In recent years Disney has been raiding its animated film vault in order to make live-action remakes of each and every single one of them. While some such as Pete’s Dragon and The Jungle Book have felt inspired, most have been more on the pointless side of things. Beauty and the Beast is arguably not just one of the best animated films of all time, but flat out one of the best movies ever made. How can you possibly hope to recapture that magic regardless of the talent involved? Unfortunately, the same might be said for Dumbo.
This reinvention of the Disney animated classic makes some pretty sweeping changes, including stripping all the animals of any speech. Instead, the focus is shifted to the human characters with stars such as Colin Farrell, Michael Keaton, Danny DeVito, Eva Green, and Alan Arkin chipping in. That’s a formidable lineup of talent, but unfortunately, they’re mostly limp here. Green probably has the most fun with her role. Two child actors are also along for the ride as Dumbo’s trainers and friends, but while fine neither exactly sparks real emotion on screen.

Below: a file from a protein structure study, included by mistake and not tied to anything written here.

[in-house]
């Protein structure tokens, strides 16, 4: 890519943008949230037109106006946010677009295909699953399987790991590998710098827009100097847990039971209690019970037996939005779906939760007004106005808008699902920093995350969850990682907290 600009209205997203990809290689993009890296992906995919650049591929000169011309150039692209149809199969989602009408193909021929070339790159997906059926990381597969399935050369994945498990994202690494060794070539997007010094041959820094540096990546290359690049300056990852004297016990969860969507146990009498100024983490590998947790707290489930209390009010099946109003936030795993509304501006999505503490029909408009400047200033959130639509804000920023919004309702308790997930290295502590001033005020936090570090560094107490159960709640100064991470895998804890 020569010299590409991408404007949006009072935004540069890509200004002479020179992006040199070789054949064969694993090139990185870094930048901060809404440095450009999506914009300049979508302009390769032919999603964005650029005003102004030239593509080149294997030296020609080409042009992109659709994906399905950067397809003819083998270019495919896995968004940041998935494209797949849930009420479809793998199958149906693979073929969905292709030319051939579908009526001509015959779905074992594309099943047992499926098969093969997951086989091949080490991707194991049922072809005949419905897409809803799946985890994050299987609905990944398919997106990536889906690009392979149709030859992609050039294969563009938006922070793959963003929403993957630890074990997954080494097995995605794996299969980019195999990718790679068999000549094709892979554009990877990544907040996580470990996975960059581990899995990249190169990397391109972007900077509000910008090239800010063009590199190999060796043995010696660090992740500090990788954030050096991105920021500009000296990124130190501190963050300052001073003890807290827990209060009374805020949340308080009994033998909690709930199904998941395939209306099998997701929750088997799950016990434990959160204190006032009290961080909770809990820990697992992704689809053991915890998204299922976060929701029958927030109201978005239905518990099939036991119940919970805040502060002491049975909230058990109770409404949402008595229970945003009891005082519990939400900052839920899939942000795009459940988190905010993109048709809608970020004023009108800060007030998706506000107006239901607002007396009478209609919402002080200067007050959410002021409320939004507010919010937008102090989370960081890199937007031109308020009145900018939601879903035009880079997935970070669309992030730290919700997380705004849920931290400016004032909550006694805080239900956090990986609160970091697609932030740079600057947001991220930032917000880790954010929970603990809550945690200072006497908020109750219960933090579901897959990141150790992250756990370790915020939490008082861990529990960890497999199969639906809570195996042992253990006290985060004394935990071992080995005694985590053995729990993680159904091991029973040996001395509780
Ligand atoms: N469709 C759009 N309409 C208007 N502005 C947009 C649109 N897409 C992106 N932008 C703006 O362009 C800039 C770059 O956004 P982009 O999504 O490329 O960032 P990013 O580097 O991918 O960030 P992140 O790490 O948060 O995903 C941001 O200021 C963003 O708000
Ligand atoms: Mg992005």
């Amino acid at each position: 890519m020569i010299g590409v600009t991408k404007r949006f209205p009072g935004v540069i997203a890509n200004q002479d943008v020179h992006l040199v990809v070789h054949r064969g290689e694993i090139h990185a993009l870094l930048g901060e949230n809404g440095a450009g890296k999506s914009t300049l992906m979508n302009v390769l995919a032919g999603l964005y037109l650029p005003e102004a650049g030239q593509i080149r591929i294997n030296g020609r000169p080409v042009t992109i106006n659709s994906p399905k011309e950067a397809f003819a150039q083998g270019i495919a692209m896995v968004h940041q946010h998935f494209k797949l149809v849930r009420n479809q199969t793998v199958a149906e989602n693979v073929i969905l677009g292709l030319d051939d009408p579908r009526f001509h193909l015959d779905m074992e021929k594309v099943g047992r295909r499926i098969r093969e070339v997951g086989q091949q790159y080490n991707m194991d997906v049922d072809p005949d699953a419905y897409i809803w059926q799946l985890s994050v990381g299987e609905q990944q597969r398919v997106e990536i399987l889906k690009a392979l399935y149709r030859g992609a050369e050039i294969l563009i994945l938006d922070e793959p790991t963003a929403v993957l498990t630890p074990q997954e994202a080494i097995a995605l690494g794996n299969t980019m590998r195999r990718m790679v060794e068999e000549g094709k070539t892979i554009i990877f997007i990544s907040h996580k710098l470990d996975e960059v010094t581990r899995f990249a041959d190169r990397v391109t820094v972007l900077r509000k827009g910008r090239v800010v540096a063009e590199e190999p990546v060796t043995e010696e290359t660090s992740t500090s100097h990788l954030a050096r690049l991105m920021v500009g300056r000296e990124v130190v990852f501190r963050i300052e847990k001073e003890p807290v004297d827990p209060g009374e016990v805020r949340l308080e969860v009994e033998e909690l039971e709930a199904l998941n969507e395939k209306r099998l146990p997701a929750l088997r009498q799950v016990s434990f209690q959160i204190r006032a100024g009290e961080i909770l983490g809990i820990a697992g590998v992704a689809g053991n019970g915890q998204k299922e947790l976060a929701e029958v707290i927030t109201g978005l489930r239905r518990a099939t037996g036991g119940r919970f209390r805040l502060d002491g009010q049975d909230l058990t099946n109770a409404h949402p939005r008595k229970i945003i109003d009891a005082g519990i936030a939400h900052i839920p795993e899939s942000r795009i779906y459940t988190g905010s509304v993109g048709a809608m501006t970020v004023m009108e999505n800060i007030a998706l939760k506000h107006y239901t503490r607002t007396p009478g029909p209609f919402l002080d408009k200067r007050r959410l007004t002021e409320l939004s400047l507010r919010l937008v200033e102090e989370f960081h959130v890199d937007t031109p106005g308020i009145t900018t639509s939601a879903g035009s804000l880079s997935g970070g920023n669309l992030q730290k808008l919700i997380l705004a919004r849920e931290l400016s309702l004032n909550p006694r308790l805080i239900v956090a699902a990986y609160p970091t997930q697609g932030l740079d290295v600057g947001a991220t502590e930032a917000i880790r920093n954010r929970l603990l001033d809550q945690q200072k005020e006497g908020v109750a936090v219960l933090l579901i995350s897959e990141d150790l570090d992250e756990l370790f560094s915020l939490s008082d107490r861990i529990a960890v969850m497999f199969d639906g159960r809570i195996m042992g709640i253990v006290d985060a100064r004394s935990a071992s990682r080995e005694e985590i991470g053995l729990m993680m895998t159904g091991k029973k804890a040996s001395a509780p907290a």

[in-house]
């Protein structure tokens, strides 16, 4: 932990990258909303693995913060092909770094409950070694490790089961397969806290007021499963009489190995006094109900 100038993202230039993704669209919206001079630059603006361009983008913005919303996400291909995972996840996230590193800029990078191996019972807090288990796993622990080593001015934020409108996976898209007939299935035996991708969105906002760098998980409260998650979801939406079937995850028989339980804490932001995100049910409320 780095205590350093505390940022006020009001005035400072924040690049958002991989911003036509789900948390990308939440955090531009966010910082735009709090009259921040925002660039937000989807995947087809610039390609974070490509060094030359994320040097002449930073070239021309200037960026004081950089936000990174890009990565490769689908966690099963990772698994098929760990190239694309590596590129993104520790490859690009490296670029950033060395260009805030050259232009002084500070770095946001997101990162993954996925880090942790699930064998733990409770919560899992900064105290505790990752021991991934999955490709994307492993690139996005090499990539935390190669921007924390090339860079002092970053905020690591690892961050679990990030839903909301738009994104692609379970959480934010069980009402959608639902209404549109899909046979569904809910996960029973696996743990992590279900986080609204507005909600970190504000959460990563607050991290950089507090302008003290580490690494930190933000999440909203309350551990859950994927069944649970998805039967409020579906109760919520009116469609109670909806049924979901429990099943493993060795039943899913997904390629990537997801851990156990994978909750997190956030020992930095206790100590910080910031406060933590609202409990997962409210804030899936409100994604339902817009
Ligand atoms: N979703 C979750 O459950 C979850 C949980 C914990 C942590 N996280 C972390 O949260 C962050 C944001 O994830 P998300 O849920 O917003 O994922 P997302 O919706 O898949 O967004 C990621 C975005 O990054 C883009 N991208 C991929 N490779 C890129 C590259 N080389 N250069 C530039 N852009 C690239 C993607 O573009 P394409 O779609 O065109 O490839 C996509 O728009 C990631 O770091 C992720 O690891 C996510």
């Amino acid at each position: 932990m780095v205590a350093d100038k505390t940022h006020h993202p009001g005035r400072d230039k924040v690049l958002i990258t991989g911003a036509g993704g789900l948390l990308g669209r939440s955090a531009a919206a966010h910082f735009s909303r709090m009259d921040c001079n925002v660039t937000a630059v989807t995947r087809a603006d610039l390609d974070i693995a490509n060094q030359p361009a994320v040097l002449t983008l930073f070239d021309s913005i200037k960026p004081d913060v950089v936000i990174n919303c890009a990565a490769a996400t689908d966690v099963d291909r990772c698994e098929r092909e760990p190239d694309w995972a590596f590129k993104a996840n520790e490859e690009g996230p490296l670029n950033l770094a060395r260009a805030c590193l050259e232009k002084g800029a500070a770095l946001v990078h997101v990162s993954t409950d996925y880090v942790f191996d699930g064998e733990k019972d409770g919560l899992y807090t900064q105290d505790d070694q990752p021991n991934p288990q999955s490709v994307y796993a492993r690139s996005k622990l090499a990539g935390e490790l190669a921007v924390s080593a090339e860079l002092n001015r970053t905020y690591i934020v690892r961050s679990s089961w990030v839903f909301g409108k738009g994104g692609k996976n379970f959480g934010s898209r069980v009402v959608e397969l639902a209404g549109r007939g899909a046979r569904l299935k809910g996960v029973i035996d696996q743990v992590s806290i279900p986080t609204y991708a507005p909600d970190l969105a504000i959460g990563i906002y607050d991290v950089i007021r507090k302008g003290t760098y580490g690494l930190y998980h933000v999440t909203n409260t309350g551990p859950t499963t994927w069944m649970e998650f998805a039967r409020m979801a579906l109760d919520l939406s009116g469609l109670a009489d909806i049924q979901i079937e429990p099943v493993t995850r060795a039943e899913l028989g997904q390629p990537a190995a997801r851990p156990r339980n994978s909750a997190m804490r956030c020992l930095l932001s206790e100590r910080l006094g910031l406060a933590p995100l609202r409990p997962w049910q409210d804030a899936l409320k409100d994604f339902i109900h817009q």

That’s the issue with the film in general—it never generates the emotion it should. Director Tim Burton casts most of the film in magic hour lighting with an amber glow washing over everything. It’s beautiful, but somehow lifeless. Reading some behind-the-scenes info I learned that the entire film, even the outdoor scenes, were film on a soundstage—which might explain some of the issue. Take the “Baby Mine” musical number. In the original film Timothy Mouse watches as Dumbo and his mother bond through her cage bars. That’s replicated here but left out are all the other circus animals interacting with their young. The song here is a wonderful cover, but the scene itself doesn’t carry the same emotional weight to raise it to the level of maternal anthem.
Still, this isn’t a bad film. There are some wonderful moments late in the film such as the circus performers staging a prison break and the whole Dreamland motif with Michael Keaton’s character is a not-so-sly sendup of Walt Disney himself. It works as a movie, but in the end it’s a bad photocopy of the original without the inherent warmth animation brings. Kids will enjoy it, but you might well ask yourself why you’d bother showing them this rather than the original?